The World Health Organization has a wealth of information on microplastics in the water cycle including both tap water and bottled water, the potential health impacts from microplastic exposure, and the removal of microplastics during wastewater and drinking-water treatment. The report is quite long but beginning on page 5 one can search the Contents for a topic of interest and then read only that section.

Speaking Of Bottled Water.

It’s not just arsenic that’s detected in bottled water. Plastics chemicals like BPA, phthalates, and PCBs can leach from the plastic into the water during storage and then these chemicals are consumed when we drink it. Some plastics chemicals have been shown to affect brain functioning, including aggression and attention issues. Shockingly, the Natural Resources Defense Council indicates that roughly 25% of bottled water is merely tap water – sometimes treated and sometimes not. Bottled water creates both an environmental burden and a body burden. For more on who’s minding our drinking water, click here.

Gotta Get A Filter.

The best place to start in finding a certified water filtration system for your home is on the National Sanitation Foundation website. Once on this link you can decide which contaminants you want to reduce and then compare options for water treatment.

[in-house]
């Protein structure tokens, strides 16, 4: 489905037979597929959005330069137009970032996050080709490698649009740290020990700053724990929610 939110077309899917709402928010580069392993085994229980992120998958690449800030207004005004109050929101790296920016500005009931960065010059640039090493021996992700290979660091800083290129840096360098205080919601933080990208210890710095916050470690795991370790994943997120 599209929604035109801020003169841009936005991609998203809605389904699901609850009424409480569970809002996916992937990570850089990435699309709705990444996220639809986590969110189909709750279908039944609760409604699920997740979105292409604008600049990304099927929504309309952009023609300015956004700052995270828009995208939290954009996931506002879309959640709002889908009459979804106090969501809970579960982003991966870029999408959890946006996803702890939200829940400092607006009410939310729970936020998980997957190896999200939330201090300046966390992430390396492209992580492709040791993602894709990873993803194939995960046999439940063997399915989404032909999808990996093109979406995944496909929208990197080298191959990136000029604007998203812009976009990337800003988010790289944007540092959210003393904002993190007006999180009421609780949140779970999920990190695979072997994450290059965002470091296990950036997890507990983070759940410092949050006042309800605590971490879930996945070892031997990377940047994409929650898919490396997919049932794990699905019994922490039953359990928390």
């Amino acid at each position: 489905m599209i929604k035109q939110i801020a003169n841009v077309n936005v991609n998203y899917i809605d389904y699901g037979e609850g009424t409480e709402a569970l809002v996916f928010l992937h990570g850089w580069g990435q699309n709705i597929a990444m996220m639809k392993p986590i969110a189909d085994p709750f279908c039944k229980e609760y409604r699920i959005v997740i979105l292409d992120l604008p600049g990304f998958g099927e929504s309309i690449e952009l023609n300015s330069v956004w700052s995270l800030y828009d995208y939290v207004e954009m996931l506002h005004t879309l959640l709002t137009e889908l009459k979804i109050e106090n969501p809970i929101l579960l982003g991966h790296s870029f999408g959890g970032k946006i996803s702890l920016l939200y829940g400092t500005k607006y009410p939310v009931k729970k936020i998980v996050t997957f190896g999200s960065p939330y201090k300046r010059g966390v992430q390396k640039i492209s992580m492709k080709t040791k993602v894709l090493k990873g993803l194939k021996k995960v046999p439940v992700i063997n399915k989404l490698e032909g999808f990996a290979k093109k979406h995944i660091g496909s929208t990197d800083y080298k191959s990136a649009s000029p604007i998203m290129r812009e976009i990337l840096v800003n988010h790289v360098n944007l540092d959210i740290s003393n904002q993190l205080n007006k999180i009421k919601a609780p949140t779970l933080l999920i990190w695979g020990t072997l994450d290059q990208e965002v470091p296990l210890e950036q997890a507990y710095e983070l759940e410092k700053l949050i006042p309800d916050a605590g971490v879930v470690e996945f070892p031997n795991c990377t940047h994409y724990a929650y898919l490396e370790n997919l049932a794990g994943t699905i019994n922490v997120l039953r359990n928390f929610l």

With all the concerns about PFAS in our water systems, the Minnesota Department of Health had 14 filters tested, of which 11 were shown to effectively reduce the amount of PFAS in your water. For information on those filters visit the Michigan Department of Environmental Quality. Personally, I have a Berkey Water Filter and couldn’t be happier with it. For information on what this water filtration system removes, click here.

Camping And Natural Disasters.

When you are back-country hiking and camping, how can you make sure your drinking water is safe? Or what about living in an area of flooding, or another natural disaster, where you may need emergency water filtering and purification? On this link from the World Health Organization scroll down to page 13 of 80. From this report it appears that the best portable water filtration brands are LifeStraw, Solar Solutions and Puralytics.

Dirty Beaches, Dirty Water.